Group of Indie Record Labels Based in Indiana Calls For Repeal of Religious Freedom Law
The negative reactions to the Indiana Religious Freedom Restoration Act (IRFRA), which many view as discriminatory against gay people, keep pouring in: Secretly Group, a collection of "independent record labels and music businesses based in Indiana" that includes Secretly Canadian, Jagjaguwar, Asthmatic Kitty Records and other entities, is calling for the repeal of the IRFRA, which was signed into law on March 26 by Indiana governor Mike Pence.
"We are deeply disappointed with the recent passage of the Indiana Religious Freedom Restoration Act and the message that it sends to those both in and out of our state," Secretly Group wrote in a press release, which can be read in full at musicforindiana.org. "At the very least, this is a poorly written and unnecessary piece of legislation. At the worst, it provides a path to legal discrimination."
"We join the chorus of Indiana residents and businesses calling on Governor Mike Pence and the Indiana General Assembly to repeal the IRFRA," the statement continues. "Additionally, we appeal to our state government leaders to enact legislation clearly protecting the civil liberties of LGBT individuals to assure that none of our employees or neighbors may be discriminated against due to sexual orientation or gender identity."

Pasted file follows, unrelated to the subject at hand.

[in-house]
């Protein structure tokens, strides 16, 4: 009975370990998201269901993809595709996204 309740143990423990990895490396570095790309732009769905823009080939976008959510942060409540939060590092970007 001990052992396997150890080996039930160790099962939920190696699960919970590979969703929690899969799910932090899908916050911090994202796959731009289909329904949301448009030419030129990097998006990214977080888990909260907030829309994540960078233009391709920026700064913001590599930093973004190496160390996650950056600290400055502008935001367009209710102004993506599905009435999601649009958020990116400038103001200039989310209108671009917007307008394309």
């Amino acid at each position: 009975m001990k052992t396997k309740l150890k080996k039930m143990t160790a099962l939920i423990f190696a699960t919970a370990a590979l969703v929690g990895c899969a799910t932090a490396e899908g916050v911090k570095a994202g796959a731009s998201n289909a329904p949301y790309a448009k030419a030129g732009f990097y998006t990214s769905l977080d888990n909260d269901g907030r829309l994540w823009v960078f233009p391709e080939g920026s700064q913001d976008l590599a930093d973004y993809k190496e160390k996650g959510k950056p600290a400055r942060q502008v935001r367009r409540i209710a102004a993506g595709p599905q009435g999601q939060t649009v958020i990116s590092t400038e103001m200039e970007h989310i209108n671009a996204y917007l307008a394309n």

Secretly Group also makes an appeal to musicians who have called off upcoming performances in Indiana — most notably, Wilco canceled a May 7 performance in Indianapolis, writing in a Facebook post, "Hope to get back to the Hoosier State someday soon, when this odious measure is repealed."
"To musicians with events scheduled in Indiana — please follow through and perform," Secretly Group explains. "While canceling shows is one way to protest, a greater statement can be made by coming here and using your art to influence the policy debate that is occurring locally. You can insist that the venue you play publicly states that they will not discriminate under any circumstances. If the venue won’t do that, rebook your show with another venue that will. Your performance can be a rally. We need your support locally."
The reaction to the IRFRA is similar to the Sound Strike boycott of 2010, in which a group of musicians that included Kanye West, Rage Against the Machine and Sonic Youth refused to perform in Arizona in response to a law that supposedly encouraged racial profiling.
"You know me. I don't have any problem with musicians taking a stand politically," former Nirvana bassist Krist Novoselic wrote in a 2010 column. "But shouldn't musicians continue to play Arizona, if only for the people in that state who oppose the law? Are all Arizonans being lumped together as citizens of that perceived bad state? Instead of more divisions, let's look toward solutions, or at least try to find some common ground."